With summer on our heels, flight prices at an all-time low and an amazing US Dollar – Euro exchange rate, Europe is definitely having its time in the sun right now as far as travel is concerned. And while some destinations are timelessly and perfectly fit for a summer vacation to Europe (I’m looking at you, Greek islands), Europe actually has quite a few islands to choose from, some that you may not have even heard of. Yet.
I’ve compiled my favorite of the less-than-obvious and a bit off the beaten path, undiscovered islands in Europe below:
Part of the entirely independent southern European island nation of Malta, which lies just off the southern coast of Italy, Gozo is the main island’s sleepy and incredibly laid back sister. Though most of Gozo’s visitors head here as part of a day trip for a break from Malta, I’m a big proponent of dedicating an entire vacation to Gozo. You’ll quickly notice that all roads in Gozo, though there aren’t many of them, lead to the citadel in Rabat, a stunning fortified city that has somehow managed to stand the test of time in the most charming of ways. A boat trip along the coast of Gozo is a must; the coastline is full of amazing cliff formations, even though the famous and very beautiful Azure window has recently collapsed. There’s a great walk along the Marsalforn promenade that will take you to the (even more) remote areas of the island, and all along the way you’ll spot Roman salt pans that have also miraculously stood the test of time.
How to get there: Fly into Malta’s main airport (MIA), transfer by bus or private driver to Cirkewwa port, about a half-hour drive, and from there take one of the hourly ferries across to Gozo. The ferry ride takes about 25 minutes. It’s a good idea to rent a car in Gozo so that you can get around with ease- I like Mayjo Car Hire.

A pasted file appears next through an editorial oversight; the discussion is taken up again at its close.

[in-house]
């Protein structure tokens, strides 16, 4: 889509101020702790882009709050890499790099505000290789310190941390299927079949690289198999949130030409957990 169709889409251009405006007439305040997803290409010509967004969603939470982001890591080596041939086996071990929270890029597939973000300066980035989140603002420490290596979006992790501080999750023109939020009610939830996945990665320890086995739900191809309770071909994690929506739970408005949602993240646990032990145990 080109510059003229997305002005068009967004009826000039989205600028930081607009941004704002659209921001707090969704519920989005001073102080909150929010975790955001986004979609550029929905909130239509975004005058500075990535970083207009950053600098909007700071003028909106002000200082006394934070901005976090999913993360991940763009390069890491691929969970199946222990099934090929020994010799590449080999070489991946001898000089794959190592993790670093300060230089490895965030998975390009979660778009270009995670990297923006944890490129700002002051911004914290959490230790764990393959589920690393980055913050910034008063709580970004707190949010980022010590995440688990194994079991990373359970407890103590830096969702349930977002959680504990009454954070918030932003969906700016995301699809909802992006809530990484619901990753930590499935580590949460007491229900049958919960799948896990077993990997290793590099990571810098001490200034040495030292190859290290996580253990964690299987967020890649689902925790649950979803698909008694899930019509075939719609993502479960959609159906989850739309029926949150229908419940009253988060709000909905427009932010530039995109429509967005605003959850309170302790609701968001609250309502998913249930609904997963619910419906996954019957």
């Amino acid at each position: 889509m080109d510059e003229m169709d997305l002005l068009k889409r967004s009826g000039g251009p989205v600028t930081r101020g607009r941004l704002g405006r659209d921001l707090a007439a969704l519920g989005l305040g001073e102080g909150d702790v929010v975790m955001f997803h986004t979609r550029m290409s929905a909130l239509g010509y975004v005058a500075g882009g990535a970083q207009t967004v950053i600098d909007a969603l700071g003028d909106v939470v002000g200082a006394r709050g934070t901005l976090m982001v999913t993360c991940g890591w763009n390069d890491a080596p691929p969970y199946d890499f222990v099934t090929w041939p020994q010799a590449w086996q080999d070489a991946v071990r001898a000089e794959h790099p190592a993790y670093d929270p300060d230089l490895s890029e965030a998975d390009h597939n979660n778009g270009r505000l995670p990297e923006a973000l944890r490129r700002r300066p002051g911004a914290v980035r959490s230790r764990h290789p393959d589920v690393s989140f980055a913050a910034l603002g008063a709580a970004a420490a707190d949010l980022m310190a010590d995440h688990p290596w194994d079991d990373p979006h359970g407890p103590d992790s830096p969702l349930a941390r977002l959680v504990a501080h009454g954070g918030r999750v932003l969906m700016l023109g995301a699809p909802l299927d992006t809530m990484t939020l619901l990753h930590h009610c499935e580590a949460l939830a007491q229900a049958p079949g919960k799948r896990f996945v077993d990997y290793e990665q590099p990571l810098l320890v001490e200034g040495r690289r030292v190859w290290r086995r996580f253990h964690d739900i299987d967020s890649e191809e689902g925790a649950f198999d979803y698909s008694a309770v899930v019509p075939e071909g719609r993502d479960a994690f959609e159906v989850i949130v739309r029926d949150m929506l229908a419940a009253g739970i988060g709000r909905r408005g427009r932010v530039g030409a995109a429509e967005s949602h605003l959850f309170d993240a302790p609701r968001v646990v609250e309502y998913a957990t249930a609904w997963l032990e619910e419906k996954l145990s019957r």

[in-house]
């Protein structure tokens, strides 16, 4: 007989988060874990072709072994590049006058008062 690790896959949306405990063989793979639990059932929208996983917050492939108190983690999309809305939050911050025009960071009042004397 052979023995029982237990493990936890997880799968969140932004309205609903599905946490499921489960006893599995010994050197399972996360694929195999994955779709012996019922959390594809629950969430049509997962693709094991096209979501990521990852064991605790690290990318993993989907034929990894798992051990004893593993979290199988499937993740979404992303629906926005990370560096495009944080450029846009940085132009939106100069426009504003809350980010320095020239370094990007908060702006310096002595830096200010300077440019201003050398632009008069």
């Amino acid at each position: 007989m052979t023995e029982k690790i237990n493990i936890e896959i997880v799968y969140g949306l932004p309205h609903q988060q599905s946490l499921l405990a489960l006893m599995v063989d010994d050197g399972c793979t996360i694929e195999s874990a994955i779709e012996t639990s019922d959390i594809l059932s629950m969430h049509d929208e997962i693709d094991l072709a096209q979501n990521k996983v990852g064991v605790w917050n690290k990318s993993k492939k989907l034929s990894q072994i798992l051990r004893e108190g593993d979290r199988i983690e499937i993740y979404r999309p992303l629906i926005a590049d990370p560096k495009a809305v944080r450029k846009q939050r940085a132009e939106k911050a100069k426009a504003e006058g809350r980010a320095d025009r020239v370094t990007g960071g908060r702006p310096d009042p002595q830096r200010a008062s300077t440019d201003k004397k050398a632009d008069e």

How long to stay: You can easily keep yourself busy for at least 7 days in Gozo, and of course much longer, too, if you want to focus even more on relaxing.
Ile des Porquerolles, France
Dubbed the French Riviera’s last frontier, this unspoiled and incredibly peaceful island lies just a few miles from the lush debauchery and excess that St Tropez is so famous for. And though day trippers do frequent the island during the peak months of July and August, they don’t get too far; two thirds of the island, from its bright- white sandy beaches to its pine and eucalyptus woods are part of a large protected national park. The best part of a visit here is that cars other than service vehicles are simply not allowed. Instead, set out on foot or on bike to explore the rough unpaved trails and enjoy a picnic lunch on a beach that is entirely yours. Take a self-guided hike to explore the stone forts along the harbor that defended the islands against pirates, and later, the Nazis, or spend a day visiting the tiny vineyards. And of course, the beaches, spend lots and lots of time on the island’s beaches.
How to get there: Fly into Toulon- Hyeres airport, take a short taxi ride to the port and from there ferries depart hourly. The ferry ride only takes 15 minutes.
Where to stay: Le Mas du Langoustier is absolutely the most stunning property on the island, perched above two coves with an amazing view.
How long to stay: If you’re an active, adventure-seeking traveler, 3-4 days will definitely be long enough to explore the island as it’s so tiny; stay longer if you want more time to relax and unwind.
Dugi Otok, Croatia